Written by Ian Peter
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In this section we are talking about the evolution of personal computers, modems and networks.
The most ancient processing device humans have invented would probably be the
abacus, dating back to about 3000BC. But more realistically we should look to
the 1940s for the origins of the computer.
During World War 2, both the UK government, in the form of a computer called Colossus, and the US government in the form of ENIAC ( or the Electronic Numerical Integrator Analyzer and Computer) developed precursors of todays computers. The invention of the transistor in 1947 gave these developments a great leap forward.
In the 1960s we saw the beginnings of companies that were to have a major influence in the computing field - Texas Instruments, Fairchild computing, and IBM, whose 360 computer was released in 1964.
The sort of computers ARPANET and the early research networks were dealing with were monsters with very little power by today's standards. Only computer scientists used them. Computers with the power of modern day pocket calculators occupied whole floors of buildings. I think at the time IBM predicted the world would only need 13 of them for planet Earth for all time!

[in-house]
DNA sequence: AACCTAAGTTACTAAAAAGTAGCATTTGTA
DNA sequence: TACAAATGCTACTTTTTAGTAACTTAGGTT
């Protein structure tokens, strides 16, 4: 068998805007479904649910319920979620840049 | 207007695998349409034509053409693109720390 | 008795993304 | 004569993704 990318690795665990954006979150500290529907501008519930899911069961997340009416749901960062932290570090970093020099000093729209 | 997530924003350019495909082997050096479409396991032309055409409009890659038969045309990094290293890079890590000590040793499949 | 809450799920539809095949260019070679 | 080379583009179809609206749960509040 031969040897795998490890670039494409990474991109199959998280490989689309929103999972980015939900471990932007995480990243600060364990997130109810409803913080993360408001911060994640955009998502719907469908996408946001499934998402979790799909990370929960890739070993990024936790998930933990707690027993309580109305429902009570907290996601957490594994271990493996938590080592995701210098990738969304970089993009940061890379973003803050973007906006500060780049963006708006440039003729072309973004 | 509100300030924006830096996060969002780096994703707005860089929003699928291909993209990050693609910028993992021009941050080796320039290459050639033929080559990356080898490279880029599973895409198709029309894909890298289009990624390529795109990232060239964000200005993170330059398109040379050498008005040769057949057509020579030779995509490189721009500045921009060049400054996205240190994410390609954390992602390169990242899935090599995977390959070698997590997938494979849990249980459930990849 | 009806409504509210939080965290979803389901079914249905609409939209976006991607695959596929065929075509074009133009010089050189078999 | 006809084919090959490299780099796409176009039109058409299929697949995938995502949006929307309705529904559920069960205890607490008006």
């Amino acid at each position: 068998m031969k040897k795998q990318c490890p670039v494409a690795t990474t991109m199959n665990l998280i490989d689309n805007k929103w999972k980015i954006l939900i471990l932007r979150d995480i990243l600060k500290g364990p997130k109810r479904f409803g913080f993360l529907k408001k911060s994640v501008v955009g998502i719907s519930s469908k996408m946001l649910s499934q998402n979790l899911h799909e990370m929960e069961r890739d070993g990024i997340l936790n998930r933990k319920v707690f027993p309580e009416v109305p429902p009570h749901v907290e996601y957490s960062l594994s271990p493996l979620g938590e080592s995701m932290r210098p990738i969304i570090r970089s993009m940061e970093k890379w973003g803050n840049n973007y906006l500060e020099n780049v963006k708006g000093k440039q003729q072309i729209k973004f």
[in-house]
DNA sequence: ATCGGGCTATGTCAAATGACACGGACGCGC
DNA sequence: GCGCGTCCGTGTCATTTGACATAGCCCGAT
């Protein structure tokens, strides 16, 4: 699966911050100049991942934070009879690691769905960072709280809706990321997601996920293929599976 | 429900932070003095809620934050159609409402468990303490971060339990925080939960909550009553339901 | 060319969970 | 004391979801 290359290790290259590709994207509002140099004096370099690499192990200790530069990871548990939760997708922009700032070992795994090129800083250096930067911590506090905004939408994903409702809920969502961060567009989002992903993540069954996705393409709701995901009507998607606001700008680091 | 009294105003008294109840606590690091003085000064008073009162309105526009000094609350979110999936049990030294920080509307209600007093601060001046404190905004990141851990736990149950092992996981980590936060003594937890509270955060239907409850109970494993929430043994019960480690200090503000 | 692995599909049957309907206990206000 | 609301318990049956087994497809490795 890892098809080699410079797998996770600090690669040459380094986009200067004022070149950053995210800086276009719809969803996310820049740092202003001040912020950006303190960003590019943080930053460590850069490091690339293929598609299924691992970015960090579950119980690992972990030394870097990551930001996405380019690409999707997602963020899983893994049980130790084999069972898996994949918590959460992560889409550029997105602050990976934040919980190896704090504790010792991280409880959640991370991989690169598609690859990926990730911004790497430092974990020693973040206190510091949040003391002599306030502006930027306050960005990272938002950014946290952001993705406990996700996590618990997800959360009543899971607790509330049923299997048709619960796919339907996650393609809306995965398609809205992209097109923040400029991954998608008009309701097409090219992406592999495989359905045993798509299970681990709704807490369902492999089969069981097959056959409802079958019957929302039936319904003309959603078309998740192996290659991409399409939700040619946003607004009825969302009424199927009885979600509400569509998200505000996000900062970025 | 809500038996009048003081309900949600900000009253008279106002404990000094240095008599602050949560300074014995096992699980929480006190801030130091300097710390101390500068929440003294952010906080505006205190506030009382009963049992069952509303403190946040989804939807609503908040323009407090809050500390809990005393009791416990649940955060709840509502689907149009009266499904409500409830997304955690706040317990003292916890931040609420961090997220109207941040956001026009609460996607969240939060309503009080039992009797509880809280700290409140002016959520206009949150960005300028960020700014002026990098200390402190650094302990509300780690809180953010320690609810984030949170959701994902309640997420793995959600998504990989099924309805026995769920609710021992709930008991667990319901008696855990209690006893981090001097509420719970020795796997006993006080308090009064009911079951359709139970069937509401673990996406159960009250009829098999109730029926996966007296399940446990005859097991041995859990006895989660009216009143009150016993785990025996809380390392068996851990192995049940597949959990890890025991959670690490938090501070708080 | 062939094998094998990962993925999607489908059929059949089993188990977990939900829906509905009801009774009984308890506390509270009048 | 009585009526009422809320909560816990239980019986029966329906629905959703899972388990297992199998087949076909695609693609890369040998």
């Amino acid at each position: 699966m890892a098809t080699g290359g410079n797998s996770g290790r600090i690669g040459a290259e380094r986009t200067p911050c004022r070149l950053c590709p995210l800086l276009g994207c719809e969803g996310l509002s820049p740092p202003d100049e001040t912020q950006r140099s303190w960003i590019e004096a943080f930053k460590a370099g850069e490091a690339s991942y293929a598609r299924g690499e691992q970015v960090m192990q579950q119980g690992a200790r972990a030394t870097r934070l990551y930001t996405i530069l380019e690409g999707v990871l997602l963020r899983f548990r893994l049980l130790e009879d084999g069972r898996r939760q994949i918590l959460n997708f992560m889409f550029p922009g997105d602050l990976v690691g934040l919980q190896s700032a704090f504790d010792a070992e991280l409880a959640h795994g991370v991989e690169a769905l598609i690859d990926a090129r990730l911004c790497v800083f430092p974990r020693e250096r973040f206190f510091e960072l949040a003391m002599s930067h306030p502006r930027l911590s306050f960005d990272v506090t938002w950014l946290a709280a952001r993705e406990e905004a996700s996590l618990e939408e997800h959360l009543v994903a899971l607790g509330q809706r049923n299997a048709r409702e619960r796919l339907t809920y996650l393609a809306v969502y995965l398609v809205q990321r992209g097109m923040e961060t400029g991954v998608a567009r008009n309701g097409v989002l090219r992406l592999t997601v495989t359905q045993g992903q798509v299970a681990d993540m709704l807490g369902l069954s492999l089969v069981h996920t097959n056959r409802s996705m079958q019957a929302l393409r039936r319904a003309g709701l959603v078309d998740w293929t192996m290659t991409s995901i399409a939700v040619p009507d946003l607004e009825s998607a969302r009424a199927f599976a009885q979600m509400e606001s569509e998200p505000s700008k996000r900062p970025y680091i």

These monsters, or mainframes as they are called where they still exist these days, could only be afforded by large institutions.
Another big event happened in 1963 - the invention of the mouse by Douglas Englebart. Engelbart was a very influential and visionary person, who also helped develop early word processors and hypertext. However it would be almost another 20 years before most of his inventions became popular or much used. These had to wait for the personal computer to appear.
There might have been an Internet without personal computers, but it would have been uninteresting, and probably confined to the research community and computer scientists. The invention that gave the Internet a real chance to reach out to over 600 million people, and to make it the sort of network it is today, was the personal computer. Personal computers, networked over the global telephony infrastructure, is what created the network we have today.